Snow cover spatial variability at multiple scales: Characteristics of a layer of buried surface hoar
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- NGI articles 
Original versionCold Regions Science and Technology. 2007, 47(3), 207-223.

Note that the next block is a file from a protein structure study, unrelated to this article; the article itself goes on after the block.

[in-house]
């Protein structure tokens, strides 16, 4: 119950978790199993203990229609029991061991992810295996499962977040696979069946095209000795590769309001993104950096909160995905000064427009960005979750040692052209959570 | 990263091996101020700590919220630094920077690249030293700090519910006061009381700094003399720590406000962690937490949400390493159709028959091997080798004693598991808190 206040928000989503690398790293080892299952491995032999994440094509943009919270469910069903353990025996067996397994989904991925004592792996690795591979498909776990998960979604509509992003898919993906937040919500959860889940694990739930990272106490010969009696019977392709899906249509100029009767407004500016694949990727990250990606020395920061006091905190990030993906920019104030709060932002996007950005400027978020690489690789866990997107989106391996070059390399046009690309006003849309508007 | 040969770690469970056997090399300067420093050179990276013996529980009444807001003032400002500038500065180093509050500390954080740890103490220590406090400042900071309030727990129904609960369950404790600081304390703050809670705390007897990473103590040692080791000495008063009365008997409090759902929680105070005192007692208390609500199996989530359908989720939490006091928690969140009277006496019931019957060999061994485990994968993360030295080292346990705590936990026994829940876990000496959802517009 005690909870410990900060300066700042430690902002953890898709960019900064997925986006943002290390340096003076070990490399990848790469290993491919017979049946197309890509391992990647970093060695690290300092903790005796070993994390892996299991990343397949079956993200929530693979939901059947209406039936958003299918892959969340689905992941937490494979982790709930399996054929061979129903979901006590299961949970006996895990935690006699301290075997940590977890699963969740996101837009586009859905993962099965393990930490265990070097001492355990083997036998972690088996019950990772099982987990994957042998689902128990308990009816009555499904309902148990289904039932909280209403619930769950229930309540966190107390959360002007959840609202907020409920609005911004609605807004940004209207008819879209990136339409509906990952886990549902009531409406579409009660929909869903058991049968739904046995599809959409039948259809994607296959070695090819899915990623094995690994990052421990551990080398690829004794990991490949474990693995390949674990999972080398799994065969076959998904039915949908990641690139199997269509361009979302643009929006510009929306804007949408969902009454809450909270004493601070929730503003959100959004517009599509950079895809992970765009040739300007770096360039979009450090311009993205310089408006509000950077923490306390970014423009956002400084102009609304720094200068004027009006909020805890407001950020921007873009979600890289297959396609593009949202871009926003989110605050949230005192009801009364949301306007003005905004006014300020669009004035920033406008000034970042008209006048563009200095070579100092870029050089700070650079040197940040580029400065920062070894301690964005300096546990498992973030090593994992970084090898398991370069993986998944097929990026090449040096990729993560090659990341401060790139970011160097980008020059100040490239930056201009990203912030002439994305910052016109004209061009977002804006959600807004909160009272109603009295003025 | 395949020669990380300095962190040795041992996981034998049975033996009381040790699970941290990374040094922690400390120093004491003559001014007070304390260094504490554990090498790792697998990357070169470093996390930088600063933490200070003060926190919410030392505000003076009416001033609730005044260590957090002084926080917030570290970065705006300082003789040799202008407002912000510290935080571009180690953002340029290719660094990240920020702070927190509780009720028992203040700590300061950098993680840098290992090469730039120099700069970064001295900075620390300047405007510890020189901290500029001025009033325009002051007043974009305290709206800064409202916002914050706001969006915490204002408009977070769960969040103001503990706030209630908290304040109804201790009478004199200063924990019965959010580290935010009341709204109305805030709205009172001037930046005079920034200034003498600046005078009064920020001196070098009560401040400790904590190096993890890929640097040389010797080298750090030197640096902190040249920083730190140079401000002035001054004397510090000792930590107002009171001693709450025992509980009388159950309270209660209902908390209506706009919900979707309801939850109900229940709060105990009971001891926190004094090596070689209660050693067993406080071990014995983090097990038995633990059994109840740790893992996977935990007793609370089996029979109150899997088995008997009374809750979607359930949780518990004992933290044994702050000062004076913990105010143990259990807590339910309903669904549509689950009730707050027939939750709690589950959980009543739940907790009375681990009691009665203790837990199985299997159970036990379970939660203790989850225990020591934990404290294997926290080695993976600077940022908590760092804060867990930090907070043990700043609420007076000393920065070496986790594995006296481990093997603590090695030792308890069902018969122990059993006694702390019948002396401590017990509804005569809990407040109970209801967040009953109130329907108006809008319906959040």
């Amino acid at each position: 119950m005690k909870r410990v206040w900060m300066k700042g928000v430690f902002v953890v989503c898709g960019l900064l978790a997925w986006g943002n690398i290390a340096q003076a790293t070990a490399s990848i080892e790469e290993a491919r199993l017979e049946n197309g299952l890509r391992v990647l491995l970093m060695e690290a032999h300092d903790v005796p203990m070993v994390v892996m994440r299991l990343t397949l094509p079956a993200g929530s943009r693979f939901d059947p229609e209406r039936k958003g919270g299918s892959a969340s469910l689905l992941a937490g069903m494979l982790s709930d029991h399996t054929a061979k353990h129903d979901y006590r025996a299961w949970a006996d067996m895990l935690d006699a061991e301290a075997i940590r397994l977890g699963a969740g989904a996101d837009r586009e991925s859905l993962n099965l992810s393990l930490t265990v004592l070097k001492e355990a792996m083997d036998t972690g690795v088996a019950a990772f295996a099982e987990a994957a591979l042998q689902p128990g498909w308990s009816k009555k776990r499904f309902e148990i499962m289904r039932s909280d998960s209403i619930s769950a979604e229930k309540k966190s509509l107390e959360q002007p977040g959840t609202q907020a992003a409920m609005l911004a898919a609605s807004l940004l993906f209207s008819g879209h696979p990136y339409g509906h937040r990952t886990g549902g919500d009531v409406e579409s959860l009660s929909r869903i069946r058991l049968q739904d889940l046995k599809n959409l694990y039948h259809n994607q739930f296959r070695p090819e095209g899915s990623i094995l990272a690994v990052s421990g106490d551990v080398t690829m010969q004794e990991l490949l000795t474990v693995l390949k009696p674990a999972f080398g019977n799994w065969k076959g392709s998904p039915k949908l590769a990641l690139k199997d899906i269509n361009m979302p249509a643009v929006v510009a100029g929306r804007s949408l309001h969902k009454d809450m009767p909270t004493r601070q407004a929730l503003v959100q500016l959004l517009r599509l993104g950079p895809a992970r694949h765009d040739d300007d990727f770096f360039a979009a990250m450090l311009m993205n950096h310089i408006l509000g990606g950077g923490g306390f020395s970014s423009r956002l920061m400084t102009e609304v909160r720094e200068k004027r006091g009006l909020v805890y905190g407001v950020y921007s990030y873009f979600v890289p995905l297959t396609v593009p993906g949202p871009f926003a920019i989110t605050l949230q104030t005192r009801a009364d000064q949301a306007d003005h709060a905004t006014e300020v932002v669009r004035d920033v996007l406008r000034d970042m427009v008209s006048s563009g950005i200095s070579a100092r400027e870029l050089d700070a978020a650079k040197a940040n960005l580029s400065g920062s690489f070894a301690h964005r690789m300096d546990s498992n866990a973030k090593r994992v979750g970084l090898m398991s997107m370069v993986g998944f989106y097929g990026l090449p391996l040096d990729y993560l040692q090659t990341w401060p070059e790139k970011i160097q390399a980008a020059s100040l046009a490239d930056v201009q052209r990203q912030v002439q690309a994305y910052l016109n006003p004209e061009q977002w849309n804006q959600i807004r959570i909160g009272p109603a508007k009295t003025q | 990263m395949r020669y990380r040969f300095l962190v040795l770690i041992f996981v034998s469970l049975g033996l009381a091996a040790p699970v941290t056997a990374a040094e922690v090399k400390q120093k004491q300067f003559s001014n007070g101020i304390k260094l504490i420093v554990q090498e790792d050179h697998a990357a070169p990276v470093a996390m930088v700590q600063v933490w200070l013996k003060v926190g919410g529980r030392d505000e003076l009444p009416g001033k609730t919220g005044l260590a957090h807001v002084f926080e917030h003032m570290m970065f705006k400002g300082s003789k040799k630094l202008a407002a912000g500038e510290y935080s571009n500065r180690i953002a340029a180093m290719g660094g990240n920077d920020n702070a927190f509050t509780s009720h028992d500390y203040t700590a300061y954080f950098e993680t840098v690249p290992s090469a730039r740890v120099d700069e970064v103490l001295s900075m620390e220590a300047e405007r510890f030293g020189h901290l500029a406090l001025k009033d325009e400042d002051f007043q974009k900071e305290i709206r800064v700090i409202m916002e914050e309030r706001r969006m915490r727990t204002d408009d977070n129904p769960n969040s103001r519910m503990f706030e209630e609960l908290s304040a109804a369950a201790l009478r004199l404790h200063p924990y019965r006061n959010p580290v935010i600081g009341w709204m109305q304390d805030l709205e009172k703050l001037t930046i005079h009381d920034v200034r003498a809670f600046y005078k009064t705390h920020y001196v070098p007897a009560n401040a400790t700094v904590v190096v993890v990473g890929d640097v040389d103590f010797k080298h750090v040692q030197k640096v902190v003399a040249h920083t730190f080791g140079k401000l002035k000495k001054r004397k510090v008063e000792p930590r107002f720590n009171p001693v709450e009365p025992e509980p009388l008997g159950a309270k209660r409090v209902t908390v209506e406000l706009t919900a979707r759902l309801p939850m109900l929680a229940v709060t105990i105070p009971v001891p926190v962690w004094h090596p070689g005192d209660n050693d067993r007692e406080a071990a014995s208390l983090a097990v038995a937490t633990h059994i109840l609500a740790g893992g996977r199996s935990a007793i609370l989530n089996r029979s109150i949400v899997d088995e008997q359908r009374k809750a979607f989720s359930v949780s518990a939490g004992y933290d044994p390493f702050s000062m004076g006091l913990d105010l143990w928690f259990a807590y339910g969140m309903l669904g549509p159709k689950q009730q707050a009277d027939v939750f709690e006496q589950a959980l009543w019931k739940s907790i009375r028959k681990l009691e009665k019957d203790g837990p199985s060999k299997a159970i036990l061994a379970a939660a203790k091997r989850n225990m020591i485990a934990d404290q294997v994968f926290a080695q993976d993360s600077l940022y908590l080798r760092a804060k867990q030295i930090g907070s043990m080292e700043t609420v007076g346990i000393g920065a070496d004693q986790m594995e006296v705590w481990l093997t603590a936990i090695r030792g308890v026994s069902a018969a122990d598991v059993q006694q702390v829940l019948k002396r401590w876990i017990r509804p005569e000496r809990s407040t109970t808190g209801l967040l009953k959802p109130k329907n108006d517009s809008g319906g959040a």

With the aim of a multi-scale analysis, we simultaneously observed snowpack stratigraphy and stability at three scales: the slope scale, the regional scale and the mountain range scale. The minimum spacing between measurements was 0.5 m and the maximum extent was about 17 km. Field measurements were made during five periods near Davos in the eastern Swiss Alps and focused on a layer of surface hoar. The layer was initially observed on the snow surface where it showed a high degree of spatial continuity. After burial the layer was less spatially continuous. Snow stability and its variation depended on the existence and size of the surface hoar layer. At the slope scale, measurements were made with a micro-penetrometer at a high spatial resolution and showed that the layer of buried surface hoar was spatially continuous at the slope scale. At the regional and mountain range scale various patterns in surface hoar size and presence were observed. A spherical semivariogram model fitted to the regional data gave a range of 500–1500 m. At the mountain range scale the distance of autocorrelation increased to around 10 km. The different lengths of autocorrelation indicate that the observed variability was the result of several physical processes with different typical scales.